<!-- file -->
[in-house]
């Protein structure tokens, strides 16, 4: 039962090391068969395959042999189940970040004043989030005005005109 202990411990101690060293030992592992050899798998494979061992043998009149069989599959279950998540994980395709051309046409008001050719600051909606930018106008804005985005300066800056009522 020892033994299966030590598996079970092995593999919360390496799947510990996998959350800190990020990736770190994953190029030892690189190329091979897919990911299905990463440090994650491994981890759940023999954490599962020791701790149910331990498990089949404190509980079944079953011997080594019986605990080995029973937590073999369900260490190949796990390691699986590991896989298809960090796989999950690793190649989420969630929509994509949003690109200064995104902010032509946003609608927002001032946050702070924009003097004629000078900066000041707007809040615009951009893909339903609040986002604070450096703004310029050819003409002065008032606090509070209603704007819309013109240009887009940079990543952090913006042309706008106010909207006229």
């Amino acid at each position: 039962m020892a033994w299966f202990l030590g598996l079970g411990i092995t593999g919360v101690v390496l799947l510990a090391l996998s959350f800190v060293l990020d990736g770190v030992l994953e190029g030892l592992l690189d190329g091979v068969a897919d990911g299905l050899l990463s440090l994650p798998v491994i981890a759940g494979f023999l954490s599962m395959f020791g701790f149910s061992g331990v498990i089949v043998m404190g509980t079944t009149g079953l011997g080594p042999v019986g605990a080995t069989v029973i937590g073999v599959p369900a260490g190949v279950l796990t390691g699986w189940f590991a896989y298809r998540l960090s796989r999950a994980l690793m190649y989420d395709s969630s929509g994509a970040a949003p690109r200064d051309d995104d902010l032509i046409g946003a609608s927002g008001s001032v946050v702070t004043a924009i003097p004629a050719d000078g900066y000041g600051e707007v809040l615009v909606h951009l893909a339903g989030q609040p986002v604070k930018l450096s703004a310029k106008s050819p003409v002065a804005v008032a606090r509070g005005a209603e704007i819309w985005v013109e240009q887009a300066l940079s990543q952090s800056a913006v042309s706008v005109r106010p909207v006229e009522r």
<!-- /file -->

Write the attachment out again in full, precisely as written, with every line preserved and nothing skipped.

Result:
[in-house]
């Protein structure tokens, strides 16, 4: 039962090391068969395959042999189940970040004043989030005005005109 202990411990101690060293030992592992050899798998494979061992043998009149069989599959279950998540994980395709051309046409008001050719600051909606930018106008804005985005300066800056009522 020892033994299966030590598996079970092995593999919360390496799947510990996998959350800190990020990736770190994953190029030892690189190329091979897919990911299905990463440090994650491994981890759940023999954490599962020791701790149910331990498990089949404190509980079944079953011997080594019986605990080995029973937590073999369900260490190949796990390691699986590991896989298809960090796989999950690793190649989420969630929509994509949003690109200064995104902010032509946003609608927002001032946050702070924009003097004629000078900066000041707007809040615009951009893909339903609040986002604070450096703004310029050819003409002065008032606090509070209603704007819309013109240009887009940079990543952090913006042309706008106010909207006229």
């Amino acid at each position: 039962m020892a033994w299966f202990l030590g598996l079970g411990i092995t593999g919360v101690v390496l799947l510990a090391l996998s959350f800190v060293l990020d990736g770190v030992l994953e190029g030892l592992l690189d190329g091979v068969a897919d990911g299905l050899l990463s440090l994650p798998v491994i981890a759940g494979f023999l954490s599962m395959f020791g701790f149910s061992g331990v498990i089949v043998m404190g509980t079944t009149g079953l011997g080594p042999v019986g605990a080995t069989v029973i937590g073999v599959p369900a260490g190949v279950l796990t390691g699986w189940f590991a896989y298809r998540l960090s796989r999950a994980l690793m190649y989420d395709s969630s929509g994509a970040a949003p690109r200064d051309d995104d902010l032509i046409g946003a609608s927002g008001s001032v946050v702070t004043a924009i003097p004629a050719d000078g900066y000041g600051e707007v809040l615009v909606h951009l893909a339903g989030q609040p986002v604070k930018l450096s703004a310029k106008s050819p003409v002065a804005v008032a606090r509070g005005a209603e704007i819309w985005v013109e240009q887009a300066l940079s990543q952090s800056a913006v042309s706008v005109r106010p909207v006229e009522r």